“We know that more needs to be done to make transportation more reliable and to reduce vehicle miles traveled across the state,” Mary Nichols, long-time chair of the air board, told members of the California Transportation Commission at a first-ever joint meeting in June…

“If everyone … had a zero-emission vehicle, give me the breakdown of how that would not help us meet our greenhouse-gas goals?” Commissioner Paul Van Konynenburg said at the gathering, seemingly somewhat perplexed…

While the air board is tasked with cleaning up pollution from vehicles, the commission is responsible for doling out nearly all of the transportation dollars in the state that aren’t locally controlled

The state celebrated last week when it announced that it had already satisfied its 2020 target years ahead of schedule, thanks largely to low-carbon fuel standards, renewable-energy requirements on electric utilities and a wet winter nearly two years ago that generated lots of low-carbon hydropower.

The news seemed to bolster the idea that efforts to fight climate change may not require people to radically shift their driving habits…

“You do transit or roads. You can’t do both,” she added. “It’s going to be a fight for the soul of our transportation future.”… (more)

Lots of arguments here for voters to have their say in the matter. The Gas Tax Repeal will give us a better picture of how the state wants to go. As we have recently learned there are states doing a better job of generating clean cheap energy. That does not seem to be the goal in California. The goal here is to tax and spend. The more the better. We need to look at the best way to produce clean cheap energy not how to incentivize behavior. As we found out with cap and trade, incentivizing is expensive and does not always work.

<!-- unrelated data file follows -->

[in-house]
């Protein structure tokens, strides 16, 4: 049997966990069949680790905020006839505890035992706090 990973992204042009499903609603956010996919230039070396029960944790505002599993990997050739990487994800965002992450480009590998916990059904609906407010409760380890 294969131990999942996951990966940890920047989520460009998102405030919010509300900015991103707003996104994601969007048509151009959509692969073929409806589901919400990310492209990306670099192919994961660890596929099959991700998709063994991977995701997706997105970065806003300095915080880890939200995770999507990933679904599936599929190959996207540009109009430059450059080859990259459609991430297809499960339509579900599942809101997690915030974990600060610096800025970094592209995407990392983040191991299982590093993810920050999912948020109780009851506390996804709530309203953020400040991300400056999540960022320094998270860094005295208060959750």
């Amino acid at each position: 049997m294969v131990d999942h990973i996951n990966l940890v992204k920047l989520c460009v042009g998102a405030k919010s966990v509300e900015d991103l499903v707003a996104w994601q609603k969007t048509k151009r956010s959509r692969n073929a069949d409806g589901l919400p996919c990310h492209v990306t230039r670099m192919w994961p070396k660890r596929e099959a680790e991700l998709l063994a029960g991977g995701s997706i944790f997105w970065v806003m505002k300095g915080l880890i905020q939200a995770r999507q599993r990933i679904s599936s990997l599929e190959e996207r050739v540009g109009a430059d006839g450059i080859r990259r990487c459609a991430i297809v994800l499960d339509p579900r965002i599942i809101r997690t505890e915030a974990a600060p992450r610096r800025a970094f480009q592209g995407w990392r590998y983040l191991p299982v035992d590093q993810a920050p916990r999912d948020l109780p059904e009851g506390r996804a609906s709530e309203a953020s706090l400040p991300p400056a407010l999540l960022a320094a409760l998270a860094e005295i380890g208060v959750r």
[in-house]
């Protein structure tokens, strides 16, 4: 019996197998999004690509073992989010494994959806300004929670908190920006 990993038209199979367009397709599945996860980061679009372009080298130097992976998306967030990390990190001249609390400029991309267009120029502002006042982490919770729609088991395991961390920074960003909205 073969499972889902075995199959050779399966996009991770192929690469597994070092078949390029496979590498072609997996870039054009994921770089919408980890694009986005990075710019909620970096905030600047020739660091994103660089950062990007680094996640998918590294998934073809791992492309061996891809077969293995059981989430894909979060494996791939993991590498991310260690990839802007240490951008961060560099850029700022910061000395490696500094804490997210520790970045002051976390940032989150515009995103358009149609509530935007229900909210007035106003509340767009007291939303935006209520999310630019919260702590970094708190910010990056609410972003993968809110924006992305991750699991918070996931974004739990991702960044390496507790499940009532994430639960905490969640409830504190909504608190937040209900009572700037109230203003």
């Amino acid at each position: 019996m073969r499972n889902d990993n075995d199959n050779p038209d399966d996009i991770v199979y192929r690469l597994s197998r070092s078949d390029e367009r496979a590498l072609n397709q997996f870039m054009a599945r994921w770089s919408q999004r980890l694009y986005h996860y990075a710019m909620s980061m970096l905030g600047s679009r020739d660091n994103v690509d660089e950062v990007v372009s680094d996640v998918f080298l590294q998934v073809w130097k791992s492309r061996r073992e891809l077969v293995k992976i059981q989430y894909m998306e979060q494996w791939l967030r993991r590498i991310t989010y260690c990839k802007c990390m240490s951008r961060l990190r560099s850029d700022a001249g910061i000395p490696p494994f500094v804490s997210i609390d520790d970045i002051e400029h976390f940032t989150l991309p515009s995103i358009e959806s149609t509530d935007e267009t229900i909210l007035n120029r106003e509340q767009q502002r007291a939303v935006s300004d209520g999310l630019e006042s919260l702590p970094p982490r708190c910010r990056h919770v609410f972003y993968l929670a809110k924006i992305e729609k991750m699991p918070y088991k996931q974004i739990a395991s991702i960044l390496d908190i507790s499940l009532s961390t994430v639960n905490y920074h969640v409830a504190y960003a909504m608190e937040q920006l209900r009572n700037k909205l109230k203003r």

Why we oppose Regional Measure Three (RM3)

rm3-300

It would take too long to explain all the reasons why we oppose this inflationary bridge toll so we will quote some of the opposition sites. Current tolls are confusing already, and explain the differing figures on the end results of RM3. It depends on when you drive and how big are. See them here. Trucks are already paying $15-$35 to cross the Bay Bridge depending on axle size. This sort of explains our high costs of living in San Francisco.

Let’s start by saying the geniuses in Silicon Valley who are bankrolling RM3, do not have the public interest in mind as they expand their empires, and passage of RM3 would greatly benefit them. Even though Silicon Valley has no bridges, the bridge toll funds would be used to establish toll roads and HOT lanes where there are no bridges, so everyone would pay. This has not been lost on some of the elected officials in San Mateo and Santa Clara County who have campaigned against RM3.